In certain embodiments, the following pharmacokinetic profile is preferably exhibited when the single dose comprises about 3, 3.3, 4, 5, 7.5, 10, 12.5, 15, 17.5, 20, 22, 25, 30, 35, 40, 45, 50, 55, 60, 65, 70, 75, 80, 85, 90, 95 or 100 mg of hydrocodone bitartrate pentahemihydrate and about 400, 425, 450, 475, 500, 525, 550, 575, 600, 625, 650, 675, 700, 725, 750, 775, 800, 825, 850, 875, 900, 950, 975, 1000, 1025, 1075, 1100, 1125, 1150, 1175, 1200, 1225, 1250, 1275, 1300, 1325 or 1350 mg, more specifically, for example, about 15 mg of hydrocodone bitartrate pentahemihydrate and about 500 mg of acetaminophen, administered to the patient, when fasting. When administered to the human patient, the dosage form produces an AUC for hydrocodone of about 9.1 ng*hr/mL/mg to about 19.9 ng*hr/mL/mg and an AUC for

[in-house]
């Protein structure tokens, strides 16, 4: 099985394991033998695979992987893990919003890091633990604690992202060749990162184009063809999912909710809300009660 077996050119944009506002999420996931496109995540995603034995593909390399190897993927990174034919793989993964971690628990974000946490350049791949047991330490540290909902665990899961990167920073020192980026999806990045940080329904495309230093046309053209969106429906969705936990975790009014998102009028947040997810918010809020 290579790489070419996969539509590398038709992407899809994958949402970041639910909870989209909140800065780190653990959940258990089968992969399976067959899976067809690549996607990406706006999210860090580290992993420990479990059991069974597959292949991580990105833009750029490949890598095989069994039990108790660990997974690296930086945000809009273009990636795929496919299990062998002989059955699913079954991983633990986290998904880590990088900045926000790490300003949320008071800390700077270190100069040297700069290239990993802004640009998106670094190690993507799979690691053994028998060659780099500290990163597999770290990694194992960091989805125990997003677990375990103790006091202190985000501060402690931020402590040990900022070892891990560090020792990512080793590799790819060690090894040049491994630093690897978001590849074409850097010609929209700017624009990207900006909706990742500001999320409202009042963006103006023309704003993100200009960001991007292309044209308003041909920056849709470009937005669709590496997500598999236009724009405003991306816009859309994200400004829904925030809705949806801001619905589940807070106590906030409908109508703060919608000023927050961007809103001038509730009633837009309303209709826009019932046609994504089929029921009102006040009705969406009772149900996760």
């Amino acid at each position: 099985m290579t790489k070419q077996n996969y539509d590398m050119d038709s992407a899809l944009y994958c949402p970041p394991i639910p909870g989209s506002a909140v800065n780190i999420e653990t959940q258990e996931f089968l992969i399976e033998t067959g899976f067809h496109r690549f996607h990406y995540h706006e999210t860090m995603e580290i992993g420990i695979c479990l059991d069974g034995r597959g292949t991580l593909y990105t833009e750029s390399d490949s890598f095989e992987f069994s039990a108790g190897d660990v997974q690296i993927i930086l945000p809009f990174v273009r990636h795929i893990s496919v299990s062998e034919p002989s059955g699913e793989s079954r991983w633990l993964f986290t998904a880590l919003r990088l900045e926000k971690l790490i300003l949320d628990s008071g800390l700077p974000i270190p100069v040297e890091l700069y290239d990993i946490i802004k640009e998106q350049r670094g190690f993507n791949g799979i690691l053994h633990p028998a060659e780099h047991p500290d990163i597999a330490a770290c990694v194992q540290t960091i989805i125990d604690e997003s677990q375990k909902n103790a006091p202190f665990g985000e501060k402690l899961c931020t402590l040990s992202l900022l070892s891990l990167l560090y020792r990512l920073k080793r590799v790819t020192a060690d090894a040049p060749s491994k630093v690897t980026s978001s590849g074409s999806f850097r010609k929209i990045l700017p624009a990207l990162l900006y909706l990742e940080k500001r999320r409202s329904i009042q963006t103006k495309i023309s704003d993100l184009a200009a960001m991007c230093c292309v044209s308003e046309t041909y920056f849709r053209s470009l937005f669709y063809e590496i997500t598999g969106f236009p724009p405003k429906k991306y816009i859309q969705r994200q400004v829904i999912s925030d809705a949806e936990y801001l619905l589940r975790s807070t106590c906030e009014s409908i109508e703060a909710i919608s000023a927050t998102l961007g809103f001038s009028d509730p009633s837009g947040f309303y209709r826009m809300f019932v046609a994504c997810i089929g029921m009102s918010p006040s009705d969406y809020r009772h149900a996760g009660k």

acetaminophen of about 28.6 ng*hr/mL/mg to about 59.1 ng*hr/mL/mg. In another

embodiment, the dosage form produces an AUC for hydrocodone of about 7.0 ng*hr/mL/mg to about 26.2 ng*hr/mL/mg and an AUC for acetaminophen of about 18.4 ng*hr/mL/mg to about 79.9 ng*hr/mL/mg. In yet another embodiment, the dosage form produces an AUC for hydrocodone of about 11.3 ng*hr/mL/mg to about 18.7 ng*hr/mL/mg and an AUC for acetaminophen of about 28.7 ng*hr/mL/mg to about 53.5 ng*hr/mL/mg. Preferably in this embodiment, the in vitro rate of release of the pharmaceutical composition has a biphasic release profile, and wherein for each phase of the in vitro rate of release is zero order or first order for acetaminophen and zero order or first order for hydrocodone.